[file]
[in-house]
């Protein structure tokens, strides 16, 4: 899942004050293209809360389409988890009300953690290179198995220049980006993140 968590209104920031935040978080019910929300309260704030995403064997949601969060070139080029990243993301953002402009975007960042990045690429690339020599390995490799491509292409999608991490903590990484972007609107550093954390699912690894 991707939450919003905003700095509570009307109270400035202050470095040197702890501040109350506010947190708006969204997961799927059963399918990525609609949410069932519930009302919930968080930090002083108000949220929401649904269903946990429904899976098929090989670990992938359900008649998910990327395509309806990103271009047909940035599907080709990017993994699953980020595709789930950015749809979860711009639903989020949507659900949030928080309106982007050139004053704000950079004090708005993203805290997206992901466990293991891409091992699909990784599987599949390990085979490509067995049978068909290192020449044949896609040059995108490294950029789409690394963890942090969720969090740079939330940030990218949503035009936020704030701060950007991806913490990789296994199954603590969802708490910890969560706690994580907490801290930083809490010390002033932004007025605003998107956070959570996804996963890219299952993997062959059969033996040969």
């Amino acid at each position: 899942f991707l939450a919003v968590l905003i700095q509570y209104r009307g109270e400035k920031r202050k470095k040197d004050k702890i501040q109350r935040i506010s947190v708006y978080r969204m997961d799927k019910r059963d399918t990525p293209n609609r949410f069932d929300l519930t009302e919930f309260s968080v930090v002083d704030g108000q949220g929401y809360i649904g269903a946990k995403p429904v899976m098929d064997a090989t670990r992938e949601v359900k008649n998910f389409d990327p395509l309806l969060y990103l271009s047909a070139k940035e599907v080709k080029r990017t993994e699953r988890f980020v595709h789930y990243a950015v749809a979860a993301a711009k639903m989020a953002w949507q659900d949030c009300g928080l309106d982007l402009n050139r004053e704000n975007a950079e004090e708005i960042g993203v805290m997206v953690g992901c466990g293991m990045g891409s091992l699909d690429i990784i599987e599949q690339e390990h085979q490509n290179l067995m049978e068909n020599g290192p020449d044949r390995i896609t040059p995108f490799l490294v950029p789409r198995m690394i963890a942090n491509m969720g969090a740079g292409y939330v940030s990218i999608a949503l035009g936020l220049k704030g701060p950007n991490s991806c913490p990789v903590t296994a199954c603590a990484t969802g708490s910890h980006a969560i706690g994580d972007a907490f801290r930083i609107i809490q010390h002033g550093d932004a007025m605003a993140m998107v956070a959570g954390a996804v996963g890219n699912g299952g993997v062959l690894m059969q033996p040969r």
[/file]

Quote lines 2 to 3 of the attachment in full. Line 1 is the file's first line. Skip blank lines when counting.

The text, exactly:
């Protein structure tokens, strides 16, 4: 899942004050293209809360389409988890009300953690290179198995220049980006993140 968590209104920031935040978080019910929300309260704030995403064997949601969060070139080029990243993301953002402009975007960042990045690429690339020599390995490799491509292409999608991490903590990484972007609107550093954390699912690894 991707939450919003905003700095509570009307109270400035202050470095040197702890501040109350506010947190708006969204997961799927059963399918990525609609949410069932519930009302919930968080930090002083108000949220929401649904269903946990429904899976098929090989670990992938359900008649998910990327395509309806990103271009047909940035599907080709990017993994699953980020595709789930950015749809979860711009639903989020949507659900949030928080309106982007050139004053704000950079004090708005993203805290997206992901466990293991891409091992699909990784599987599949390990085979490509067995049978068909290192020449044949896609040059995108490294950029789409690394963890942090969720969090740079939330940030990218949503035009936020704030701060950007991806913490990789296994199954603590969802708490910890969560706690994580907490801290930083809490010390002033932004007025605003998107956070959570996804996963890219299952993997062959059969033996040969």
């Amino acid at each position: 899942f991707l939450a919003v968590l905003i700095q509570y209104r009307g109270e400035k920031r202050k470095k040197d004050k702890i501040q109350r935040i506010s947190v708006y978080r969204m997961d799927k019910r059963d399918t990525p293209n609609r949410f069932d929300l519930t009302e919930f309260s968080v930090v002083d704030g108000q949220g929401y809360i649904g269903a946990k995403p429904v899976m098929d064997a090989t670990r992938e949601v359900k008649n998910f389409d990327p395509l309806l969060y990103l271009s047909a070139k940035e599907v080709k080029r990017t993994e699953r988890f980020v595709h789930y990243a950015v749809a979860a993301a711009k639903m989020a953002w949507q659900d949030c009300g928080l309106d982007l402009n050139r004053e704000n975007a950079e004090e708005i960042g993203v805290m997206v953690g992901c466990g293991m990045g891409s091992l699909d690429i990784i599987e599949q690339e390990h085979q490509n290179l067995m049978e068909n020599g290192p020449d044949r390995i896609t040059p995108f490799l490294v950029p789409r198995m690394i963890a942090n491509m969720g969090a740079g292409y939330v940030s990218i999608a949503l035009g936020l220049k704030g701060p950007n991490s991806c913490p990789v903590t296994a199954c603590a990484t969802g708490s910890h980006a969560i706690g994580d972007a907490f801290r930083i609107i809490q010390h002033g550093d932004a007025m605003a993140m998107v956070a959570g954390a996804v996963g890219n699912g299952g993997v062959l690894m059969q033996p040969r």